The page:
The finest meal I ever ate was in a little mountainside hotel in the eastern Pyrenees.

Not that I thought that a fine dining experience was in store when I got there. It was late, I was cold, most of the staff had gone home. The one bloke who was left had clearly honed his meet-and-greet routine by watching Fawlty Towers videos. I can't remember if he actually acknowledged my arrival, but I do recall the one-word response he grunted when I asked about the restaurant. "Fermé."

Now, I'd like to think my crestfallen demeanour melted the ice in his frozen heart, but I suspect he was more concerned that this might be the calm before the storm of a psychotic episode on the part of the cold, tired and hungry Scotsman who had just interrupted his evening. Whatever the reason, he made that strange harrumphing noise that only real Frenchmen can make and told me to go and sit in the bar.

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There was a roaring log fire there. A couple of minutes later, Monsieur le Grump came in and started fiddling with some sort of cast iron contraption in the hearth. Satisfied - I don't think happy would ever be the word for him - he then plonked a large lump of steak on it and disappeared again.

More minutes passed. He came back, turned the by-now-sizzling steak over, and left. When he returned for a third time, he was carrying a tray with a few pieces of bread, a small green salad and a not-so-small carafe of red wine. He then lifted the steak off the fire and placed it in front of me.

I don't think he said "Enjoy!" But I did. It was magnificent, and not just because I was famished at the time. This was glorious simplicity on a plate, stripped to a few essential elements and all the better for it.

I was reminded of this experience when I stumbled across a booklet of Heston Blumenthal recipes that came free with one of the Saturday papers. Now I actually quite like the dome-headed guru of molecular gastronomy, and, if I ever find £195 lying around, I'd be happy to pop into his Fat Duck restaurant and treat myself to tea. But my goodness, he doesn't half faff about at times.

Take, for instance, his recipe for crab on toast. You might be forgiven for thinking that this would involve just two ingredients - the clue being in the name - but Blumenthal somehow finds reason to use 19. And while my local Londis crams an impressive range of produce into a space the size of a telephone box, I'm not going to ask if they've got any pickled cucumber dice or 1.5g of kombu powder.

But that, as we foodies say, was just for starters. A few pages on, I found his recipe for liquorice poached salmon. This is the kind of eyebrow-raising juxtaposition of components for which Blumenthal is celebrated, so I was intrigued. But my interest stopped dead when I read the first entry in the ingredients list for the stock: 100g of Haribo Pontefract Cakes.

Why so specific? Why this level of detail? Why not just get a bag of liquorice allsorts, lob in the pure liquorice ones and then gnaw that nasty coconut gunge off the cartwheel ones if you're still a bit short? Why Pontefract Cakes? Why Haribo Pontefract Cakes in particular?

My first suspicion was that Blumenthal had done a deal with the sweet maker, compromising his integrity as a chef by promoting their products at every opportunity. But no, apparently not. There was no mention of Star Mix among the 42 ingredients in his wild mushroom macaroni. His quinoa sushi was not to be served on a bed of Tangfastics.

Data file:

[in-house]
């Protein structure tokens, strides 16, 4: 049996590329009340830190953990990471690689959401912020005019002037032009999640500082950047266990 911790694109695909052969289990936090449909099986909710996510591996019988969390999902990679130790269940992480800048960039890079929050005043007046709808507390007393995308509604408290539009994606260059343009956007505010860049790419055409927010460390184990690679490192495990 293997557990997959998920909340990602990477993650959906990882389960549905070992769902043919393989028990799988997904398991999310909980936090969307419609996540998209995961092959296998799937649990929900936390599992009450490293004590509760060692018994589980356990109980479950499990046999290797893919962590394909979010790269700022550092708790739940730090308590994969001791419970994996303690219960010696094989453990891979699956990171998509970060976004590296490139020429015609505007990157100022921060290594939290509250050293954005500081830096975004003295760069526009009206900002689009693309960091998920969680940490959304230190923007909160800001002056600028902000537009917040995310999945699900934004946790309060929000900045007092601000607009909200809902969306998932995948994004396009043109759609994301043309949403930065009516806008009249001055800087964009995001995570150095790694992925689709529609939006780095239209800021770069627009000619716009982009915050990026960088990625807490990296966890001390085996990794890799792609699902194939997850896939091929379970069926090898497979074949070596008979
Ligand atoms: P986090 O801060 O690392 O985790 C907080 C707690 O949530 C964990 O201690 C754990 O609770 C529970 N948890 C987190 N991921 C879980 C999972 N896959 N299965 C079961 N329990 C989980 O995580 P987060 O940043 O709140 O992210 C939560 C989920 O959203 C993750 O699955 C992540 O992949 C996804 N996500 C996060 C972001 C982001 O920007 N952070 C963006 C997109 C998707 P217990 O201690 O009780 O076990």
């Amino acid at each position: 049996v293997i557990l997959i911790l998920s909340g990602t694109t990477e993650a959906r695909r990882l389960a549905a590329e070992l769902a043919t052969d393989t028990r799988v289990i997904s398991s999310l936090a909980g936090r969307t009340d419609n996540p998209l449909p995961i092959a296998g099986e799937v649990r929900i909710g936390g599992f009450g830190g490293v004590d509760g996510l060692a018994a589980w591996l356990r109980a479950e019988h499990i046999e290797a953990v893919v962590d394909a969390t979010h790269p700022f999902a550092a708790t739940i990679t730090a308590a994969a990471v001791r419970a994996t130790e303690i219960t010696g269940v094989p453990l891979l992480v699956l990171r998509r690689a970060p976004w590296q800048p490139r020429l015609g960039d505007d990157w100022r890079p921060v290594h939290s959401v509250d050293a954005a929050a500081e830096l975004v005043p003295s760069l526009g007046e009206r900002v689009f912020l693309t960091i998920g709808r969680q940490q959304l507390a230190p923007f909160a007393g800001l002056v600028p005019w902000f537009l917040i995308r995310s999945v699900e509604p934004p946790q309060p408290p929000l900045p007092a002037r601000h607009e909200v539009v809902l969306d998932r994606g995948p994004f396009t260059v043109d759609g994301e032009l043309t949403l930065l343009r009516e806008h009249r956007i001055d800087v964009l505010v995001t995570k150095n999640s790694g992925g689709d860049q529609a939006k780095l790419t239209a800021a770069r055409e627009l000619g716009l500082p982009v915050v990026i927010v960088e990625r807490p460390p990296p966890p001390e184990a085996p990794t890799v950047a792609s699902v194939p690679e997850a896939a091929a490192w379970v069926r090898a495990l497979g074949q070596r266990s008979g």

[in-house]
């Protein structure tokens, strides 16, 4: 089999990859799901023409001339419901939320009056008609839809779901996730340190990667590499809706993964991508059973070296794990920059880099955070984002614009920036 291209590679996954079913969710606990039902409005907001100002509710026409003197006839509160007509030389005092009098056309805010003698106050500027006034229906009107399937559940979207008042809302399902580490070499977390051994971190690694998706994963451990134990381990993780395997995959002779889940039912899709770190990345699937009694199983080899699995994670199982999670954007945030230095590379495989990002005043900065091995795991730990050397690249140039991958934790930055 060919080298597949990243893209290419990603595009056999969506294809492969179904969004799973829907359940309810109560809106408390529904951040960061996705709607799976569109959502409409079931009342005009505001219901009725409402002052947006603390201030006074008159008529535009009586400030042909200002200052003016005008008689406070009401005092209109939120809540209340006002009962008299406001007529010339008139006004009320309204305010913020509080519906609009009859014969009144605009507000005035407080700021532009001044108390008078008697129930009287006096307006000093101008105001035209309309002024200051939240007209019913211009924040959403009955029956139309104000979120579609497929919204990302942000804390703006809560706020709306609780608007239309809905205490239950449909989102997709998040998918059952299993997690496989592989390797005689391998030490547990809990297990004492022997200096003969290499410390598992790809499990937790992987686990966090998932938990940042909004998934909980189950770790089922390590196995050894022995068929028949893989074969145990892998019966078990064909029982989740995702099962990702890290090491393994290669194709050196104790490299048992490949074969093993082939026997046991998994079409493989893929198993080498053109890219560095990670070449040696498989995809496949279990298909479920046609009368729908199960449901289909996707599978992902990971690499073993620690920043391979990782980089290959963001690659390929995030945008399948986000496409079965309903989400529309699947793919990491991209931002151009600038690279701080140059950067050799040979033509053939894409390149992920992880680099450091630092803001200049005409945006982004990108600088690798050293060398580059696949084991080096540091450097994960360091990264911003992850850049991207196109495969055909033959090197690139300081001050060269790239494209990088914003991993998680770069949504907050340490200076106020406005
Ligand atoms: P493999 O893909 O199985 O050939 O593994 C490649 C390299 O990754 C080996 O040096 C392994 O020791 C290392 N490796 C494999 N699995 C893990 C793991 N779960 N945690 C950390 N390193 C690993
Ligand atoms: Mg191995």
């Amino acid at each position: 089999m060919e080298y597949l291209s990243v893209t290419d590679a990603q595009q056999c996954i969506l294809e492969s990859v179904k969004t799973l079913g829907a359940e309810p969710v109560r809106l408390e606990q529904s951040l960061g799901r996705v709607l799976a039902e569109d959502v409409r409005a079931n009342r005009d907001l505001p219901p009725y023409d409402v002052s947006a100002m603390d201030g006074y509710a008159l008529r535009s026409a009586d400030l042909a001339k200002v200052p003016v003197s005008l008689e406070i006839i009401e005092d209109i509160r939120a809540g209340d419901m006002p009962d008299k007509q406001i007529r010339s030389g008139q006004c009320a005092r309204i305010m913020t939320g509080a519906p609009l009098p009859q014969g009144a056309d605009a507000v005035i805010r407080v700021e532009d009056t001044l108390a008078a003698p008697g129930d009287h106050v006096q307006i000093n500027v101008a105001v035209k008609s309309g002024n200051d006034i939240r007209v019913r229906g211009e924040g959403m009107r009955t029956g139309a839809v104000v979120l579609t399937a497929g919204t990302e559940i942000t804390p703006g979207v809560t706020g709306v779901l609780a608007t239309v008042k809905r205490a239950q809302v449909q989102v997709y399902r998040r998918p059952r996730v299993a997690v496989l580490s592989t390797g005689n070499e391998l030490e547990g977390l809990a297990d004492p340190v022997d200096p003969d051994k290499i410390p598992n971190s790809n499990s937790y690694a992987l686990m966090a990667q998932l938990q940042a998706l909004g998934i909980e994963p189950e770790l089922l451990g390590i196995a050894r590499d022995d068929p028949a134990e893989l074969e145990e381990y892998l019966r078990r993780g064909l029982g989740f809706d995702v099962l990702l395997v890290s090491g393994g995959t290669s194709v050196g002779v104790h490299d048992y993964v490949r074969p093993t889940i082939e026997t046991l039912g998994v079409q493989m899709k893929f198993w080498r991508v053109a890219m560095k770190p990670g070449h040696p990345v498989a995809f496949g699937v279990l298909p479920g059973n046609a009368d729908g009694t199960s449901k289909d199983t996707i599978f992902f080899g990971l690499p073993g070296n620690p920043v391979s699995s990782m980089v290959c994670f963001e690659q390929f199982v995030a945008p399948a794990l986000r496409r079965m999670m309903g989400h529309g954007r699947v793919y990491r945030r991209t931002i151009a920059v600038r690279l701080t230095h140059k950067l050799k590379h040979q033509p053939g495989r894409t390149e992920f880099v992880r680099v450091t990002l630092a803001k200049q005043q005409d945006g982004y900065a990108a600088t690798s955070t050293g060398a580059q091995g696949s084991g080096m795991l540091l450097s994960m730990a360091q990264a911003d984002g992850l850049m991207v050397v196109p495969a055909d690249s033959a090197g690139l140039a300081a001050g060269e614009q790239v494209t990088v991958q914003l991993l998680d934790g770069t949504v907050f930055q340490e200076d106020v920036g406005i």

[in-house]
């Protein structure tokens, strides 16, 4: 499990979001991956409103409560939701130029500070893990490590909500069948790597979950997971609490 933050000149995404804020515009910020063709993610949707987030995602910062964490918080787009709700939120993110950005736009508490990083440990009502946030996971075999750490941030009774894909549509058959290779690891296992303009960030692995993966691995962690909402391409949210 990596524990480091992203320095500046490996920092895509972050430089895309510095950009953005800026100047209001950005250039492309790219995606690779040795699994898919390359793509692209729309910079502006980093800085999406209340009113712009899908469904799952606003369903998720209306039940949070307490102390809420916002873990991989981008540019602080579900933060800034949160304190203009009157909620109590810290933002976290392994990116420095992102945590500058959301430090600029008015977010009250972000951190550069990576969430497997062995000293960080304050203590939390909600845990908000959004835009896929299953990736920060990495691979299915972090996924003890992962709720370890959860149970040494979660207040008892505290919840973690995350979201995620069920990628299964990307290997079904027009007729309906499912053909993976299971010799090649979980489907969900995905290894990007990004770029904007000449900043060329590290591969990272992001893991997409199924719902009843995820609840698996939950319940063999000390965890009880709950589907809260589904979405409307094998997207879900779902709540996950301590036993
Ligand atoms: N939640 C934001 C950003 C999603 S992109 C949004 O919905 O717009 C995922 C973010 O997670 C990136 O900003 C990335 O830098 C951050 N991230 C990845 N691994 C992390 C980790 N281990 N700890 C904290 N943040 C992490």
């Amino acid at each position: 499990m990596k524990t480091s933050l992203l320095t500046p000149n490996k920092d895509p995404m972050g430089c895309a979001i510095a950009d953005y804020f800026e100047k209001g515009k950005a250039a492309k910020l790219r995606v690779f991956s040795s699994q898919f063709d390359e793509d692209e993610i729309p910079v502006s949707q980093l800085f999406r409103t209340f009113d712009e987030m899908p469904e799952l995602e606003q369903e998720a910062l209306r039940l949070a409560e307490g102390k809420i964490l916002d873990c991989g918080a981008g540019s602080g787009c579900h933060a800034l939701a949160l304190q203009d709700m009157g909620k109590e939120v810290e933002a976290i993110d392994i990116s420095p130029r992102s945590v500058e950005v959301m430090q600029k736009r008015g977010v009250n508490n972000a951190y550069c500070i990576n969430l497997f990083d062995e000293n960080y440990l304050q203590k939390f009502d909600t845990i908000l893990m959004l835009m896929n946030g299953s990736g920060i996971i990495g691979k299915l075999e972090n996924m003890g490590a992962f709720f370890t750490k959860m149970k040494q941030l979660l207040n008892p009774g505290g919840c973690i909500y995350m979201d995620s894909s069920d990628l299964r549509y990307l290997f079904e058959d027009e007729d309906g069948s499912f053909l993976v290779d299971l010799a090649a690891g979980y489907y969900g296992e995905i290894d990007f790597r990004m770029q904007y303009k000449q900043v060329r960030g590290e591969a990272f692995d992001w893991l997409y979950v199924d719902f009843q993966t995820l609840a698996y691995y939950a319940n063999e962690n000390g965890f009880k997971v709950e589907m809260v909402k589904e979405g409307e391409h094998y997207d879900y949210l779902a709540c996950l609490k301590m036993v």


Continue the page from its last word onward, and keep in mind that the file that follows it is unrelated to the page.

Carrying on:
Which led, inevitably, to another conclusion. In short, that the man who once wowed the world with snail porridge and scallops-with-iPods had turned into a bit of a pillock. That he was being too clever by half.

A bit like most rugby coaches these days. On Saturday evening, as I listened to Scott Johnson try to blind us with science and explain how Scotland's failure to score a single point in two of their last four matches was some sort developmental masterplan, the utter shallowness of it all was striking. Johnson wants us to believe that he has the secret to unlocking a winning formula for Scotland. He wants us to stand back in awe of his sheer cleverness as a coach.

Nonsense, of course. Like so many others in his line of work, Johnson employs the emperor's-new-clothes defence. If we can't see his genius, can't figure out how being stuffed out of sight by our oldest and most bitter rivals is actually a step on the way to global domination, then it's our fault not his. It is the same line of argument that was being dished up by his countryman and predecessor Matt Williams a decade ago. It was utter tosh then and it is utter tosh now.

In fairness, Johnson does not seem to have much enthusiasm for the endless meetings and analysis sessions that characterised Williams' time in charge. But his act - and I use the term advisedly - still depends on a suspension of disbelief. We see a Scotland performance as poor as any in the past decade, and we're meant to swallow his line that we're on the path to Shangri-La.

Whatever message he wanted to convey in the aftermath of that Calcutta Cup defeat, Johnson's combination of flippancy and arrogance signalled a catastrophic failure to understand the rugby culture of Scotland. That would be the same rugby culture for which he is about to assume overall control when he becomes responsible for the development of the wider game.

There is nothing on Johnson's cv that says he is qualified to take the job as Scotland's director of rugby. No-one within Murrayfield has yet come up with a credible explanation of how or why that appointment was made. Even at his wackiest, Blumenthal has never come up with anything as hard to swallow as this.